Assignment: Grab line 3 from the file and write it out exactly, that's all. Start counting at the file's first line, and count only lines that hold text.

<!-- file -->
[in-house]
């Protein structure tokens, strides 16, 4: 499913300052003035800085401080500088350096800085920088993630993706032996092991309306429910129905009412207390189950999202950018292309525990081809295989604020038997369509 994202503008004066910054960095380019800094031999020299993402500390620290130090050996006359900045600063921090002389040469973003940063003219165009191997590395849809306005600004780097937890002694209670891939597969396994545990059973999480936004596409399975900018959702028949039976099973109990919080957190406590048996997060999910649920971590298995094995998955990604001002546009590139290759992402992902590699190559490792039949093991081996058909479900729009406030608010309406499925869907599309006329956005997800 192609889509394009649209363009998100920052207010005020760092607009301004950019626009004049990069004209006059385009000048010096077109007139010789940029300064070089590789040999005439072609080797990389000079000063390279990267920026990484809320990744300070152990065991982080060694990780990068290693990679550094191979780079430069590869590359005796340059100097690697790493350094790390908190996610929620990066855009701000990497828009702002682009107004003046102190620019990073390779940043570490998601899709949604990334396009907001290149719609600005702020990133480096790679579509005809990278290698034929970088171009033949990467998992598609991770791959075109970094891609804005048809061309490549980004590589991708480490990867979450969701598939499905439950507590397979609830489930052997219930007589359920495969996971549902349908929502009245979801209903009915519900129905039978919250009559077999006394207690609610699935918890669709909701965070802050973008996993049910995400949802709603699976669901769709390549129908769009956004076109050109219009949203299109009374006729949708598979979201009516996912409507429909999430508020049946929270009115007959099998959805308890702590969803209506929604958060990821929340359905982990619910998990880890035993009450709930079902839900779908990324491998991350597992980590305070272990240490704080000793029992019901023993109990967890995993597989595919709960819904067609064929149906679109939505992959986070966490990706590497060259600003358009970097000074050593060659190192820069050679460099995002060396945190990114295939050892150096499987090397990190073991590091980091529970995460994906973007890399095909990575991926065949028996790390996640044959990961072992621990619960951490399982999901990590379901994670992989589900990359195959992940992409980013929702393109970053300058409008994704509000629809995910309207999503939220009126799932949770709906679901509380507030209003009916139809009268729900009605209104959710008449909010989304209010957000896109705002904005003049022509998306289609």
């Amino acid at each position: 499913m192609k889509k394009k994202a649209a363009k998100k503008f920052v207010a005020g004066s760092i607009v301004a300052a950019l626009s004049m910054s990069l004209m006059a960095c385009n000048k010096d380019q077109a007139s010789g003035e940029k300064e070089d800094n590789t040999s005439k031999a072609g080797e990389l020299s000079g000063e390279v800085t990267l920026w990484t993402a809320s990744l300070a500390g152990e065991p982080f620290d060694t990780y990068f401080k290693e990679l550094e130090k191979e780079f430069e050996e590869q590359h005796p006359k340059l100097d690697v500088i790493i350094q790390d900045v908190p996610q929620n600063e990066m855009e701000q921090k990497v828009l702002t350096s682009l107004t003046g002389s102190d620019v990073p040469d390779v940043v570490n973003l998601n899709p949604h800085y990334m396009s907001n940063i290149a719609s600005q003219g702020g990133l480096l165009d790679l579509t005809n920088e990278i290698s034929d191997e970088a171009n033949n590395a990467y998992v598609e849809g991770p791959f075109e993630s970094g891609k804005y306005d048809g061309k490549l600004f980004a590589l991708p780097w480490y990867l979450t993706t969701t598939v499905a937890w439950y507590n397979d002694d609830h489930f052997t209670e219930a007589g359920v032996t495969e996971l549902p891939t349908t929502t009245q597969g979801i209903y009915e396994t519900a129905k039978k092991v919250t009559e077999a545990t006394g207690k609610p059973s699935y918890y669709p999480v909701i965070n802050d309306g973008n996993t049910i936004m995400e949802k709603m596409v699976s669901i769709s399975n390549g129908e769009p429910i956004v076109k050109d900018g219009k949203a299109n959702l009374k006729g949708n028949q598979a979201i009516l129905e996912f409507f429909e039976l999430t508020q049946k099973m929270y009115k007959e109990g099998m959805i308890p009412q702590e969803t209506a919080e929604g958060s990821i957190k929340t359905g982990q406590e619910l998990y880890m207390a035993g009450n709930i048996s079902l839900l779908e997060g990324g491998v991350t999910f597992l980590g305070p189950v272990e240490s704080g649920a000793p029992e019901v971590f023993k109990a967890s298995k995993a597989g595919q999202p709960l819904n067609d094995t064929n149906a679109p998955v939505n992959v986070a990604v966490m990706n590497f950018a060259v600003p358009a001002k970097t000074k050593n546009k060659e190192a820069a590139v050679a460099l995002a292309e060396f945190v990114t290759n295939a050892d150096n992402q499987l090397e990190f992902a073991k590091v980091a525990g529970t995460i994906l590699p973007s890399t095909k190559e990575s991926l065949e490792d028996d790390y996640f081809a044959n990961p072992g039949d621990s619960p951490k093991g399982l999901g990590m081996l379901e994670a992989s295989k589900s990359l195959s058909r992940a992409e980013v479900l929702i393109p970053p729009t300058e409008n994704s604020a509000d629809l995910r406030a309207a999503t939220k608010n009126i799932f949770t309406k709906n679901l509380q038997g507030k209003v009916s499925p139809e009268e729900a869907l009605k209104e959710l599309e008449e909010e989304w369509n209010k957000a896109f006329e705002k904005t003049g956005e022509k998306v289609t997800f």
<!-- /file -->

């Amino acid at each position: 499913m192609k889509k394009k994202a649209a363009k998100k503008f920052v207010a005020g004066s760092i607009v301004a300052a950019l626009s004049m910054s990069l004209m006059a960095c385009n000048k010096d380019q077109a007139s010789g003035e940029k300064e070089d800094n590789t040999s005439k031999a072609g080797e990389l020299s000079g000063e390279v800085t990267l920026w990484t993402a809320s990744l300070a500390g152990e065991p982080f620290d060694t990780y990068f401080k290693e990679l550094e130090k191979e780079f430069e050996e590869q590359h005796p006359k340059l100097d690697v500088i790493i350094q790390d900045v908190p996610q929620n600063e990066m855009e701000q921090k990497v828009l702002t350096s682009l107004t003046g002389s102190d620019v990073p040469d390779v940043v570490n973003l998601n899709p949604h800085y990334m396009s907001n940063i290149a719609s600005q003219g702020g990133l480096l165009d790679l579509t005809n920088e990278i290698s034929d191997e970088a171009n033949n590395a990467y998992v598609e849809g991770p791959f075109e993630s970094g891609k804005y306005d048809g061309k490549l600004f980004a590589l991708p780097w480490y990867l979450t993706t969701t598939v499905a937890w439950y507590n397979d002694d609830h489930f052997t209670e219930a007589g359920v032996t495969e996971l549902p891939t349908t929502t009245q597969g979801i209903y009915e396994t519900a129905k039978k092991v919250t009559e077999a545990t006394g207690k609610p059973s699935y918890y669709p999480v909701i965070n802050d309306g973008n996993t049910i936004m995400e949802k709603m596409v699976s669901i769709s399975n390549g129908e769009p429910i956004v076109k050109d900018g219009k949203a299109n959702l009374k006729g949708n028949q598979a979201i009516l129905e996912f409507f429909e039976l999430t508020q049946k099973m929270y009115k007959e109990g099998m959805i308890p009412q702590e969803t209506a919080e929604g958060s990821i957190k929340t359905g982990q406590e619910l998990y880890m207390a035993g009450n709930i048996s079902l839900l779908e997060g990324g491998v991350t999910f597992l980590g305070p189950v272990e240490s704080g649920a000793p029992e019901v971590f023993k109990a967890s298995k995993a597989g595919q999202p709960l819904n067609d094995t064929n149906a679109p998955v939505n992959v986070a990604v966490m990706n590497f950018a060259v600003p358009a001002k970097t000074k050593n546009k060659e190192a820069a590139v050679a460099l995002a292309e060396f945190v990114t290759n295939a050892d150096n992402q499987l090397e990190f992902a073991k590091v980091a525990g529970t995460i994906l590699p973007s890399t095909k190559e990575s991926l065949e490792d028996d790390y996640f081809a044959n990961p072992g039949d621990s619960p951490k093991g399982l999901g990590m081996l379901e994670a992989s295989k589900s990359l195959s058909r992940a992409e980013v479900l929702i393109p970053p729009t300058e409008n994704s604020a509000d629809l995910r406030a309207a999503t939220k608010n009126i799932f949770t309406k709906n679901l509380q038997g507030k209003v009916s499925p139809e009268e729900a869907l009605k209104e959710l599309e008449e909010e989304w369509n209010k957000a896109f006329e705002k904005t003049g956005e022509k998306v289609t997800f």